Guero I hope the future is better for your lovely daughter and her faith is helping both her and you I will pray for both of you as I believe in God too. Alistair

10-22-2003, 09:28 AM
Thank you all for the many good ideas. Right now my children wife and I are staying back a little as he doesn't feel up to seeing us. He has his parents and 2 other aunts with him most of the time. I am not going to push him into any thing. I guess I'm just looking for guidance from a great bunch of people that I look up to. Your many suggestions are heard and I will probably try them on him and see what he thinks. We are having a hard time dealing with this and feel all we can do right now is pray for him. Our time to help will come. As his aunts and parents will not be there for the entire time of his rehab. They live approx. 2.5 hrs. drive from the hospital. My wife and I live here and will be here for him. Our older son and Kyle are very close. Our turn to help will come and I want to help make a difference.


Alistair Hosie
10-22-2003, 01:22 PM
Bernie you sound like a good one to me just what the boy needs well done.
Its people like you that bring us down to earth sometimes and make us realise that there are still a lot of good people in the world.
I am proud to see the concern you are showing well done the boy is obviously in the best of hands with family like you and your wife around.
kind regards Alistair

Benjamin Borowsky
10-22-2003, 02:18 PM
Keep it slow and lowkey. Maybe, rather than buy him XX, show him what you can do with it and ask if he wants it. Also, don't be afraid of woodworking (which wasn't mentioned previously), and can be a more freeflowing, casual (still dangerous, mind you) hobby than metalworking. There's something very soothing, to me, about a good woodworking project that isn't there in a piece of metal.

If religion is a big part of HIS life, encourage it. If it isn't, DON'T GO THERE. I know, (as an athiest) that I would reject that approach if I were hurt... but each person needs something different, and it can be a great balm to the soul.

Good luck. He'll need it. He's got a great leg up, with you, but he'll still need it.


10-22-2003, 03:54 PM
The one thing to consider when developing systems for working in a seated position. Guarding!!!! All of us have situations where we may stand off to the side, or be ready for a bit of a bang, thus our mobility becomes our "guarding". When seated, you are not as mobile - able bodied or not, and most likely the eyes are a bit closer to the work than might be desirable.

There are Lexan magnetic guards that can be placed in situations that demand them. Those "Flexbar' type of things, chuck guards, you name it.

I have seen work benches adapted to wheelchair situations and such for moderate to mid size lathes - up to 15 inches. Tese always scared me though because of the "eye level" and the mobility situation we all take as second nature.

The "shields" are cheap investment, and will protect / prevent against general issues such as oil spatter, chips being flung by chucks and cutting, small breaks of drills and inserts, you name it. Potential bigger issues such as flung parts and such these will slow down, and a good guarding system will do more than slow down. As I said - preventative - but not perfect.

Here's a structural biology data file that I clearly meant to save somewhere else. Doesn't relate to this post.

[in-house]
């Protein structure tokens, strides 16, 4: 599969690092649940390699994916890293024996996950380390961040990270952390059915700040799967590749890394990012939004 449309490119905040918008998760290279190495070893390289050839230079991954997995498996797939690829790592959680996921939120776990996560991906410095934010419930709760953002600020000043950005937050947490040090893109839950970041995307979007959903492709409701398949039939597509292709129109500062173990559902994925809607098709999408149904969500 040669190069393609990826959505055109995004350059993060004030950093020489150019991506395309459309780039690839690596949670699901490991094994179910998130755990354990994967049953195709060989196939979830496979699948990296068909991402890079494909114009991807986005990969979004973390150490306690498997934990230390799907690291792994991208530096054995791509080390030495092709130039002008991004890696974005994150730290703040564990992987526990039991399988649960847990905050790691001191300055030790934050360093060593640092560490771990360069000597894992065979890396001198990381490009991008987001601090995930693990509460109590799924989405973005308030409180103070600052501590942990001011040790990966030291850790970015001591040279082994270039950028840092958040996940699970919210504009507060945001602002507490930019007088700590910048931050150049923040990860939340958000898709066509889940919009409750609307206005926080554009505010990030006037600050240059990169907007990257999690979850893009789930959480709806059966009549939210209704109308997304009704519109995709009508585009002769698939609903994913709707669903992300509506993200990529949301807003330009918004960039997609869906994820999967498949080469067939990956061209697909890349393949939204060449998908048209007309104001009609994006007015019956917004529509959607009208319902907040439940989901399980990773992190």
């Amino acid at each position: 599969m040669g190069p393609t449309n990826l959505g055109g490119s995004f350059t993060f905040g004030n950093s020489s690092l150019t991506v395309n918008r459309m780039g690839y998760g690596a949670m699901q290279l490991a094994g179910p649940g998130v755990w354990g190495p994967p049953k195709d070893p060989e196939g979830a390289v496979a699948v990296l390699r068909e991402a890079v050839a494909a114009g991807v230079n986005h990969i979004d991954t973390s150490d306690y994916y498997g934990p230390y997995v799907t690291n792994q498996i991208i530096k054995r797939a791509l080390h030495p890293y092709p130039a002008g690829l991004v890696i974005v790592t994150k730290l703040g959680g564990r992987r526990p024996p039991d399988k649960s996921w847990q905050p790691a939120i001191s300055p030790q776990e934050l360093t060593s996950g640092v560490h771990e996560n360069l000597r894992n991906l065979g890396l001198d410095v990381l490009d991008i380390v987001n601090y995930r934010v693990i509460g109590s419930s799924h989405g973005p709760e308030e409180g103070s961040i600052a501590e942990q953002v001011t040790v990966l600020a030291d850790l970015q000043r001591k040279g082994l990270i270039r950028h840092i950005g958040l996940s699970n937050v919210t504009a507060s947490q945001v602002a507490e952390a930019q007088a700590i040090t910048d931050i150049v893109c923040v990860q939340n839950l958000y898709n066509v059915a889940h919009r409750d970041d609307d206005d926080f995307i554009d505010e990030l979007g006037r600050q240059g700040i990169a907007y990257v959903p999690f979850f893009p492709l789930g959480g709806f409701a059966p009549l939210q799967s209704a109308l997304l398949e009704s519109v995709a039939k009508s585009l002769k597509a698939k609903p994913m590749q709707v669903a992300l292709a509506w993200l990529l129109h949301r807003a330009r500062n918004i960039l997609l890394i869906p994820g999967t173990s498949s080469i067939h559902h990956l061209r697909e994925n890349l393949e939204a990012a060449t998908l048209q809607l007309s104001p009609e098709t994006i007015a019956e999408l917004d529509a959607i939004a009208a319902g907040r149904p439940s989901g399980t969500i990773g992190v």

There would be a frustration factor in being constantly sprayed with oil and chips as well, something we just kind of "step aside" to prevent.

Work area benches heights and adaptablilty also an issue for the benchwork, tools, and storage of the future goods. Add clearance for chairs, wheel chairs and such.

Little things we just 'step aside" to prevent, or just "extend a reach" to do are things to now consider. Little frustrations we avoid by mobility will become issues here, beat them to the punch.

Just my two cents. My prayers for you, and your nephew. Prayers for strength, family, and the acceptance to not only carry on, but to adapt, improvise, and overcome.

please keep us informed, and any help I can give, feel free to e-mail.

10-22-2003, 04:31 PM
Our thoughts are with you. All above sounds good but being in this country (Canada)what you may want to think about is how to help him stay mobile and independent. Don't wait for the our medical system to help. What can you build to help him do what needs to be done. Watched a program on TV the other night of a 80 something gentleman that built his own lifter so he was able to get out of bed and get into his chair. He had been waiting for the medical to come through with a lift it was going to cost Thousands he built his for under $500.00 (looked pretty good to). Made it so he could get into his chair and about by himself he wanted his freedom. I think that is going to be one of his hardest challanges. Any 16 year old doesn't want to have to depend on someone all the time.
Do take care and keep us posted to his progress.

10-22-2003, 06:40 PM
It's nice to see the variety of options and sugestions everyone is offering besides the typical machine work. All good and my choice would be to include the artistic route, especialy the photography. Good luck to him and you with the effort.

10-22-2003, 09:14 PM